Young children often feel pressure to be perfect. Helen Carroll examines why this is and how this will hurt future generations.
A THIRD of seven to ten-year-old girls believe they are being judged on their appearance regularly, and one in four feel intense pressure to be “perfect”, according to a study by Girlguiding UK.
Consider that these are children in first class in primary school. Pre-communion aged girls trying to be skinnier or have more curves; trying to appear more like the celebrities whose images they see constantly, in magazines and online.
While the focus is often on how young girls perceive themselves, it is not just girls who are affected by this. For boys, trying to match the manliness that is desired of them restricts their ability to speak out on why such an issue as curbing sensitivity is important. Young people today are being boxed into conformity.
This raises the question of what exactly is at the root of it all. For a start, the images we see affect people. We see more adverts each day than we did just ten years ago thanks to a spike in internet usage. We are bombarded daily with messages. From needing to fix our acne, trim our eyebrows and shave absolutely everywhere – the list is endless.
In much of these images there are “ideal” versions of people presented. Men are portrayed as silent, strong, powerful creatures. Women are told to be skinny, but curvy, but not fat, but not too thin. Men get a very narrow box they must fit into, but women are told to fit into a box that contradicts itself constantly. The human desire to match our expectations hurts us, but it fuels the corporate machine and is thus incredibly difficult to halt, never mind reverse its effects.
“The statistics show the damage being done. It’s hard to know at this point how irreversible this is and how it may affect their mental and physical health in the long run.”
With so many messages being bandied about it is no wonder young children are also feeling the strain. Of course seven year olds are not resistant to the constant barrage of information. No one is. Kids in particular, with little idea of their own identity, are more likely to fall victim to these advertisements.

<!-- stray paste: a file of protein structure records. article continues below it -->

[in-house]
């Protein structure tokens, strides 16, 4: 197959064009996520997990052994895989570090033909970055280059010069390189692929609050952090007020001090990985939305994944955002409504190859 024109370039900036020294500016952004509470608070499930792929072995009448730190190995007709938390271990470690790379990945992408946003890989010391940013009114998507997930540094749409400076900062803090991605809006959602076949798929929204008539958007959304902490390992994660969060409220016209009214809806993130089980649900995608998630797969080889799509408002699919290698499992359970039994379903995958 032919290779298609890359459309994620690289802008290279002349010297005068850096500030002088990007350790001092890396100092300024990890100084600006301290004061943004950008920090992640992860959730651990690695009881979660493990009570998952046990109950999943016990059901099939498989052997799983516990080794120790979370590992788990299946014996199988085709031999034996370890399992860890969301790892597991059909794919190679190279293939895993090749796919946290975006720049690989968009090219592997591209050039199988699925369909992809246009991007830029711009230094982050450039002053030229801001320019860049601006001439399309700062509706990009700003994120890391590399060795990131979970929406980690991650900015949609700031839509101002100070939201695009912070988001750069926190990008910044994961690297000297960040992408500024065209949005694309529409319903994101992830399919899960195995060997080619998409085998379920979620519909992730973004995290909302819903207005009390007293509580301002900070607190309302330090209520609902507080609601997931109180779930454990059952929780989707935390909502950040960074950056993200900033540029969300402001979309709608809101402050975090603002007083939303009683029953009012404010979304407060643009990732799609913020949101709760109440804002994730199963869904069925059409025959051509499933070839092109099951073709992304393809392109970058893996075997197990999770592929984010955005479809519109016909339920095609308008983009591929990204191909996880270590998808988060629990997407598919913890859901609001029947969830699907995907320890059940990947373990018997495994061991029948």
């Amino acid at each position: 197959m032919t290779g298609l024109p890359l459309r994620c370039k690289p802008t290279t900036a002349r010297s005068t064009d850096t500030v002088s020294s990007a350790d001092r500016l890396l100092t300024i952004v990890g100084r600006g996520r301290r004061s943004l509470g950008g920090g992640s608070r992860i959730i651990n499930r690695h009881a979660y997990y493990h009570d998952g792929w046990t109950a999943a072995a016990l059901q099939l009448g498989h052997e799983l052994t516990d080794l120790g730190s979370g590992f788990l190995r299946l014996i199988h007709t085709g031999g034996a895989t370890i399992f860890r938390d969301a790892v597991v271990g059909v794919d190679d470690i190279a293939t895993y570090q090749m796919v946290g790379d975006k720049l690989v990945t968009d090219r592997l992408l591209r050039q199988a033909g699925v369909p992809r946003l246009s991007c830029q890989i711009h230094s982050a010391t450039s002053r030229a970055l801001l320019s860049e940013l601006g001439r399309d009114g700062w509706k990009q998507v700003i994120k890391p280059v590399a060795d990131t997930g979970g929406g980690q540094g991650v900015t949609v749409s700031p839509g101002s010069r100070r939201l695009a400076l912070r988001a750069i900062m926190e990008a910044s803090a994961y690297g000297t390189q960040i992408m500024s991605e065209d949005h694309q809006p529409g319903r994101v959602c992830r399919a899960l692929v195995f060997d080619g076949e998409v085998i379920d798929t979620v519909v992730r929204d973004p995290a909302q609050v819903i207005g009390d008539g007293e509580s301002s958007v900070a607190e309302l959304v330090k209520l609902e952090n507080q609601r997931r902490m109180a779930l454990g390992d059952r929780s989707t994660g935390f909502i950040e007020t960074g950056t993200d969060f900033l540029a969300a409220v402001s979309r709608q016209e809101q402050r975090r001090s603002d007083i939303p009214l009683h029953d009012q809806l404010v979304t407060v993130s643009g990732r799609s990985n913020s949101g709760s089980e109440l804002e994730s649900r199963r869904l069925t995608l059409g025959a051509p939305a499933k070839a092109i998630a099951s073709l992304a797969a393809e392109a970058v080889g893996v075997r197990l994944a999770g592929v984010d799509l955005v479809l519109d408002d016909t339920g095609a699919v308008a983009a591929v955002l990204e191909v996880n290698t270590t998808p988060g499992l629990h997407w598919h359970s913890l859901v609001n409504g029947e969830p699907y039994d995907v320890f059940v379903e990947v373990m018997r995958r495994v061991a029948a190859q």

For children seeming ‘grown up’ is the most desirable thing. Childhood as we know it is being eradicated by the corporate structures deeply entrenched within our society. Its vice grip upon the minds of the younger generation that traps them into a cycle of being told they “aren’t worth it.”
There’s a bombardment of harmful messages such as “boys will never like you without the newest skin-cream/makeup/ hair product.” The question is not how marketing is making seven year old girls feel inadequate but rather how it took so long to make them feel such a way.
There is no such thing as personality or individuality in the marketplace, as they don’t sell. If everyone looks and thinks the same way, it’s easier to pander to the audience. Children are being brainwashed at an early age into becoming commodity-dependant consumers whose self-worth lies in the hands of material goods.
The statistics show the damage being done. It’s hard to know at this point how irreversible this is and how it may affect their mental and physical health in the long run.
Children are getting phones at an earlier age than ever before. A four-year-old who is well able to navigate an iPad is nothing out of the ordinary.
Kids these days aren’t getting phones like the youth of generation Y. A ‘blokia’ with snake and a great ringtone would not go down a treat in the playgrounds of 2016. No, they have touch screen phones with Wi-Fi access. Technology has moved on, for the better mostly, but one of the problems is the early access children have to them.
“You have to look perfect, but God forbid anyone knows you put effort into your appearance.”
The constant advertising as they play free games and talk or browse Facebook, Instagram, Twitter, or Snapchat with their friends gets to them. Even if they don’t want it to and actively try to resist, it makes an impact.
Children today are unable to unplug themselves as they have phones, tablets, game consoles. Never mind the TV, radio, billboards, promotional salespeople, magazines, and more, that they can experience daily.
This is why when we hear of tags like “pro-ana” — a pro-anorexia community on Tumblr — we must consider the culture of needing to fast-forward childhood and move straight onto being a teenager. We must consider the explicit message that being different is the worst thing that could happen to you. Kids these days don’t have it easy.
When people hit puberty, their bodies’ change, they understandably freak out. Loss of control surrounding your body’s appearance is startling. Never mind the whole host of new issues that arrive such as shaving or menstruation; being stigmatised early, combined with the implicit media-driven message that you need to be flawless effortlessly, really hurts the delicate mental health of young, developing minds.
You have to look perfect, but God forbid anyone knows you put effort into your appearance. This is hiding the fact that people have imperfections and are unique to each other. But sure, “maybe she’s born with it?”